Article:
The Senate's 23-8 vote in a special session sends the measure to the House, where final approval could come as soon as Friday.
Then it will be up to Boeing to determine how Missouri's offer stacks up.
Missouri is among more than a dozen locations invited by Boeing to bid on assembling all or part of its new 777X airplane. The cross-country competition includes states such as Alabama, South Carolina and Utah and comes after union machinists in Washington state rejected a proposed Boeing contract that sought concessions on benefits.
While his home state lawmakers were considering incentives, Missouri congressman Blaine Luetkemeyer met Wednesday in the nation's capital with Boeing CEO James McNerney.
"He didn't tip his hand as far as whether Missouri was ahead or behind in regards to the decision to be made. Obviously, they're going to wait until all the proposals have been received," Leutkemeyer said. "But he was very supportive of the people who work for Boeing right now in St. Louis."
Missouri already makes military aircraft in the St. Louis area, and Boeing employs about 15,000 people in Missouri, making it the state's fourth-largest private sector employer.
A Boeing spokesman has said the company isn't commenting about specific proposals being developed by states, which are due by next Tuesday.
Most states are crafting their proposals privately. But Missouri Gov. Jay Nixon called a special session because he wanted to offer more incentives than currently allowed under state law.
Nixon, a Democrat, on Wednesday praised the Senate's bipartisan vote for the incentives. Majority party Republicans split in the Senate, with 15 supporting the legislation and eight opposing it. All eight Democrats who were present voted "yes."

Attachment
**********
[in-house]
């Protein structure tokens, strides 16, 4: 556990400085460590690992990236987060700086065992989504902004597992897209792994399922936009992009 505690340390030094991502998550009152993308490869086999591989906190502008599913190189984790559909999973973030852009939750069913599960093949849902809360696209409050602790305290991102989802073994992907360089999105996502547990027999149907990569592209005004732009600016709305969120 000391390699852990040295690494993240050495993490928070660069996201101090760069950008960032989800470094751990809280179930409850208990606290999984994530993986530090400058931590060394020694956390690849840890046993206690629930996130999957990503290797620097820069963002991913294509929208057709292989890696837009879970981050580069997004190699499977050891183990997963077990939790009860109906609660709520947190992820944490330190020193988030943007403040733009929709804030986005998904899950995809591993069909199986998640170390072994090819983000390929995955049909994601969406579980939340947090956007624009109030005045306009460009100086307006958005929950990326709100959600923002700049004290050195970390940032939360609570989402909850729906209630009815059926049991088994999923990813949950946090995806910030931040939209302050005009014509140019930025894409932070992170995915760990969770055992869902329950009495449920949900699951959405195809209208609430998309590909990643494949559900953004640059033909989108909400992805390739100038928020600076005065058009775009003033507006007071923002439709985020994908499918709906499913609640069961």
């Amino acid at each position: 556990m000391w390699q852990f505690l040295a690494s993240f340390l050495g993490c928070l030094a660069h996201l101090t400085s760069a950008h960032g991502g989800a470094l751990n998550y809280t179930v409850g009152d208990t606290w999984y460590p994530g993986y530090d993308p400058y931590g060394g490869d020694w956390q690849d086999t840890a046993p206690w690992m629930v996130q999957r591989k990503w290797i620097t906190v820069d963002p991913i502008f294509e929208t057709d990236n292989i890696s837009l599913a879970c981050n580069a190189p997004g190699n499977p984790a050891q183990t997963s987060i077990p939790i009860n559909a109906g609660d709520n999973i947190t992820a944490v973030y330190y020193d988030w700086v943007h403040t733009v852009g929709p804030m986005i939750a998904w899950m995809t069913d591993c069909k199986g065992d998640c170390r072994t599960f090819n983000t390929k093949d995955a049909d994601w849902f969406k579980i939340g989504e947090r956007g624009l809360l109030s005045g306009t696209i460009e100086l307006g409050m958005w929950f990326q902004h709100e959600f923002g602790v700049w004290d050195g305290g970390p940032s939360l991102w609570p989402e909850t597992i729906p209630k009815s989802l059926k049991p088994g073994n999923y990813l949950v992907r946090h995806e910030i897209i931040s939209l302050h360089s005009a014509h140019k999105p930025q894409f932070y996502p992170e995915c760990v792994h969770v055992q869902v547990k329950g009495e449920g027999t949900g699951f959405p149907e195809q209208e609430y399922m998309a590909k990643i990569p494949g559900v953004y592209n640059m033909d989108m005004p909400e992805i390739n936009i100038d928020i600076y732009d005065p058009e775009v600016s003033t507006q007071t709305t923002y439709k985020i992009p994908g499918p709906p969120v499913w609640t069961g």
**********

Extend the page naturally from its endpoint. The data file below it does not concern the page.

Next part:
The legislation "will put Missouri in a strong position to win the Boeing 777X and create thousands of new high-paying jobs across our state," Nixon said.
Boeing has said that the 777X should be larger -- carrying as many as 400 passengers instead of 365 -- and more fuel efficient than the current 777. It already is taking orders for the new airplane and is aiming to deliver the first jets by the end of the decade.
Under Missouri's proposal, the amount of incentives Boeing gets would depend on the number of jobs created.
Supporters of the incentive package say Missouri could gain 8,000 additional Boeing jobs if it chooses to assemble the new commercial airplane in Missouri, and 2,000 to 3,000 jobs if Boeing decides to build only the airplane wings in St. Louis. Thousands of additional employees could be added at businesses that supply parts to Boeing.
Boeing could get an aggregate of about $435 million of incentives by 2040 if it adds 2,000 jobs in Missouri and up to $1.74 billion if it adds about 8,000 jobs, according to an analysis released by Nixon's office.
The company also could receive a still unspecified amount of aid from local St. Louis-area governments.
"These are high quality, good-paying jobs that are around for a very long time," said Sen. Eric Schmitt, R-Glendale, who sponsored the legislation. "These are the kind of jobs you want for your state."
Some senators who voted against the Boeing incentives questioned the wisdom of tailoring tax breaks for a specific company instead of cutting taxes for all businesses or individuals. Nixon vetoed a broad-based income tax cut earlier this year, and Republican legislative leaders are expected to push again in 2014 for another general income tax cut.
•Wisconsin economic development officials are crafting a proposal for Boeing to build its new commercial airplane in the state. The Wisconsin Economic Development Corporation said Wednesday that Wisconsin was not one of the states Boeing approached to submit a request for proposal. However, WEDC is developing a proposal for Boeing with plans to present it soon.
•Alabama Governor Robert Bentley said Alabama will be among the states submitting a proposal next week to land the assembly plant for Boeing's new 777X aircraft. Bentley said he will meet today with the state's chief industrial recruiter, Greg Canfield, to work on the proposal.
•Kansas officials said Wednesday they were optimistic that an economic incentive package geared at landing a Boeing contract to build the 777X commercial aircraft will pay off. The Kansas package would likely span several years and be worth tens of millions to Boeing through credits and other financial incentives.